When Wilf Kasmire is asked to guide some hunters on a newcomer's ranch, he doesn't think anything is up. After all, he wants to try to make a living as a guide and outfitter so he can enjoy the outdoor life he loves. As he goes about his work, he is nagged by the disappearance of a young woman he used to spend time with, and no one seems to be trying very hard to find her. Ultimately, the two questions come together: does Wilf want to keep on selling the gifts of nature to arrogant clients, and what happened to Heather Lea?
|Publisher:||Speaking Volumes, LLC|
|Product dimensions:||5.00(w) x 8.00(h) x 0.67(d)|
About the Author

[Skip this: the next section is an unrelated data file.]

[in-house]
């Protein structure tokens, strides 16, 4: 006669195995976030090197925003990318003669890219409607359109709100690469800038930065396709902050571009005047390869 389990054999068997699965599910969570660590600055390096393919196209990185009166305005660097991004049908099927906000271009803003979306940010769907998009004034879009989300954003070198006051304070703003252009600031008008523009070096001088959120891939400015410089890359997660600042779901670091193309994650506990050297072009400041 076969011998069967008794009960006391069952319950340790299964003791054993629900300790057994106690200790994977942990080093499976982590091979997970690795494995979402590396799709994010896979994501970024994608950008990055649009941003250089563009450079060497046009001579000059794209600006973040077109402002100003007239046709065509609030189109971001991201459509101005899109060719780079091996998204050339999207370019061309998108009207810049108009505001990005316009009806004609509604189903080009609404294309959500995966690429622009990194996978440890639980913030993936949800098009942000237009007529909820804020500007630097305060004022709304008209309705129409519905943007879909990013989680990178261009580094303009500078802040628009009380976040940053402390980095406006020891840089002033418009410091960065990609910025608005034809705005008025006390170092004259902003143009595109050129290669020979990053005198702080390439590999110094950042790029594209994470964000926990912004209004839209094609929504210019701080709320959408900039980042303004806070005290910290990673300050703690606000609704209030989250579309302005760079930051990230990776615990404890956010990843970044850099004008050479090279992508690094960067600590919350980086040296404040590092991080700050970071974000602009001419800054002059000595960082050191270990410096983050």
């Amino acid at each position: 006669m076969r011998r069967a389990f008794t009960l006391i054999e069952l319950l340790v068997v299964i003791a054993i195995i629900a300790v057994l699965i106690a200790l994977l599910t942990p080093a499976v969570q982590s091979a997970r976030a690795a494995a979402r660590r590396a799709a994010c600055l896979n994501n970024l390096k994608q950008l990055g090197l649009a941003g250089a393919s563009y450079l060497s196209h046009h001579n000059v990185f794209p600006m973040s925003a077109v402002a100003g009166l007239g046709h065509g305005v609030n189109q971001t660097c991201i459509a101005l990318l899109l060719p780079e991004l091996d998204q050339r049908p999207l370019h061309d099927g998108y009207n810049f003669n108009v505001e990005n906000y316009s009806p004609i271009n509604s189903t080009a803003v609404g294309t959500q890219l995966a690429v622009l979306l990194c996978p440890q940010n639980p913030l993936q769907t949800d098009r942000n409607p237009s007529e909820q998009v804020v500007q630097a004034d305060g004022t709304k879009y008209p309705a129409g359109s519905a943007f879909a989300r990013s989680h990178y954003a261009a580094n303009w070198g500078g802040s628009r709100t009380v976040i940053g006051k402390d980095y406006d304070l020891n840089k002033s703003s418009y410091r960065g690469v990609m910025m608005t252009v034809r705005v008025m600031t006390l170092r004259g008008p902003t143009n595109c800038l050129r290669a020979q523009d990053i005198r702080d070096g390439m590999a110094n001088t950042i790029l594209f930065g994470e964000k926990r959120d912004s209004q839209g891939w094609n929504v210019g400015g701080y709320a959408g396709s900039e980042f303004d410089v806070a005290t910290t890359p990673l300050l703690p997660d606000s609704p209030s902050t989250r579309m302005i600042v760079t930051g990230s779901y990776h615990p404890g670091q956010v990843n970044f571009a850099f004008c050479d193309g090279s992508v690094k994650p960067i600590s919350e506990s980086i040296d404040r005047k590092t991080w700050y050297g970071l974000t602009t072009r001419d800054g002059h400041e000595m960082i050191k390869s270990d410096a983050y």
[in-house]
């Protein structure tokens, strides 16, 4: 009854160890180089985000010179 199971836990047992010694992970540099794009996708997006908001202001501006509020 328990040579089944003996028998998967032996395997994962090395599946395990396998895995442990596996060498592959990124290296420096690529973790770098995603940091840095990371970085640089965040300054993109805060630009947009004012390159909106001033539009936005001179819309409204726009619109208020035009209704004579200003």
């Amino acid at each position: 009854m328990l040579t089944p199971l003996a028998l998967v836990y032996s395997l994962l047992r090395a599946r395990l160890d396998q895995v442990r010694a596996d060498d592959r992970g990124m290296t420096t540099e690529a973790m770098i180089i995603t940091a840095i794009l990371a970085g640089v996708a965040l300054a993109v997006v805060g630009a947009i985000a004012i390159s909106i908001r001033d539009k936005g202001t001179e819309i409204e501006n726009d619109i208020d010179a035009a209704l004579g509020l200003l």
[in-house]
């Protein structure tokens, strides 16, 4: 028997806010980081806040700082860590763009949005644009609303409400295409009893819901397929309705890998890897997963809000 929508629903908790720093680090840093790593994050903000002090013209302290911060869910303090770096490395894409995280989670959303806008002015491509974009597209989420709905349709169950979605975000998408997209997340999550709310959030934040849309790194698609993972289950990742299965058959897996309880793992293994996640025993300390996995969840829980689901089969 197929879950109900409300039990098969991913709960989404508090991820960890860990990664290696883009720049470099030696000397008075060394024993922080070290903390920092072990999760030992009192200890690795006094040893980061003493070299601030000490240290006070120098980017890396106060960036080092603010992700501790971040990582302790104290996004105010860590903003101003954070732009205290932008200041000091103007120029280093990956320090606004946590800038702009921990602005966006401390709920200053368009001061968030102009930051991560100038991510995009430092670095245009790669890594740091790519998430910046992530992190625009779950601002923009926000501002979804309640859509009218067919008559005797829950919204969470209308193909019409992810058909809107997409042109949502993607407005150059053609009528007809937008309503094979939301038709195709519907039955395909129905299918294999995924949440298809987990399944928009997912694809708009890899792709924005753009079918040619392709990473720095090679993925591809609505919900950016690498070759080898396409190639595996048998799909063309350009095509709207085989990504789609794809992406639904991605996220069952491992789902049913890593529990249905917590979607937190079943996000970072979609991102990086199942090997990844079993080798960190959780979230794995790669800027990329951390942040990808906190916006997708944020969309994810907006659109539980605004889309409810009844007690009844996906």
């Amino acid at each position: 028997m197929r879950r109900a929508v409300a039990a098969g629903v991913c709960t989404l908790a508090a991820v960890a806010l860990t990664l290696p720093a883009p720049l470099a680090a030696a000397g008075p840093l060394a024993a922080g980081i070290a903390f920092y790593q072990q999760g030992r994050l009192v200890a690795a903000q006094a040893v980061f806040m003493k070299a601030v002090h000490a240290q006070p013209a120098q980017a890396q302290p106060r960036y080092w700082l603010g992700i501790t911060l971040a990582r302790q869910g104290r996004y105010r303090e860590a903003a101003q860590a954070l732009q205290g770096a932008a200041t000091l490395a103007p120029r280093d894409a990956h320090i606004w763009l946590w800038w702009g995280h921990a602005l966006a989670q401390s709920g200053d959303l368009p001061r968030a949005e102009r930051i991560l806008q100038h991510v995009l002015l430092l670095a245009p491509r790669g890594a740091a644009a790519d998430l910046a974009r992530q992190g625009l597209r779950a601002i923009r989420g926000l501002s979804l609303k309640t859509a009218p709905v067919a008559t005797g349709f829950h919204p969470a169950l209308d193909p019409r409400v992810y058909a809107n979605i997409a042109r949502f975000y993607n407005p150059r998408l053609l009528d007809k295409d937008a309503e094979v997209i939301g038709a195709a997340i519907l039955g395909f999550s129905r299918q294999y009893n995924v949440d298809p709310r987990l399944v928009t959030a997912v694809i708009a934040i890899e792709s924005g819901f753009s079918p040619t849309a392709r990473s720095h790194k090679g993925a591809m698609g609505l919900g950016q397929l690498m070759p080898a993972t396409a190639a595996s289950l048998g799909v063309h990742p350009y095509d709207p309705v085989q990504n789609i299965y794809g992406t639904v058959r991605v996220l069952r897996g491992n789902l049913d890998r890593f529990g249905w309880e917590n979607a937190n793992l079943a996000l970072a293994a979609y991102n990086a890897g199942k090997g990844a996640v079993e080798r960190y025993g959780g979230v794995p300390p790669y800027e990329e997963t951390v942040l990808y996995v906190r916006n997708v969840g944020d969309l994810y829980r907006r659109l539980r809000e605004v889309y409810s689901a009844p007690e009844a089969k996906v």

John D. Nesbitt lives in the plains country of Wyoming, where he teaches English and Spanish at Eastern Wyoming College. His articles, reviews, fiction, and poetry have appeared in numerous magazines and anthologies. He has had more than thirty books published, including short story collections, contemporary novels, and traditional westerns, as well as textbooks for his courses. John has won many awards for his work, including two awards from the Wyoming State Historical Society (for fiction), two awards from Wyoming Writers for encouragement of other writers and service to the organization, two Wyoming Arts Council literary fellowships (one for fiction, one for non- fiction), a Will Rogers Medallion Award for Dark Prairie (a frontier mystery) and another for Thorns on the Rose (a poetry collection), a Western Writers of America Spur finalist award for his novel Raven Springs, and the Spur award itself for his short story "At the End of the Orchard" and for his novels Trouble at the Redstone and Stranger in Thunder Basin. His recent work includes Poacher's Moon, a contemporary novel; Blue Horse Mesa, a collection of western stories; and Field Work, a retro-noir fiction collection.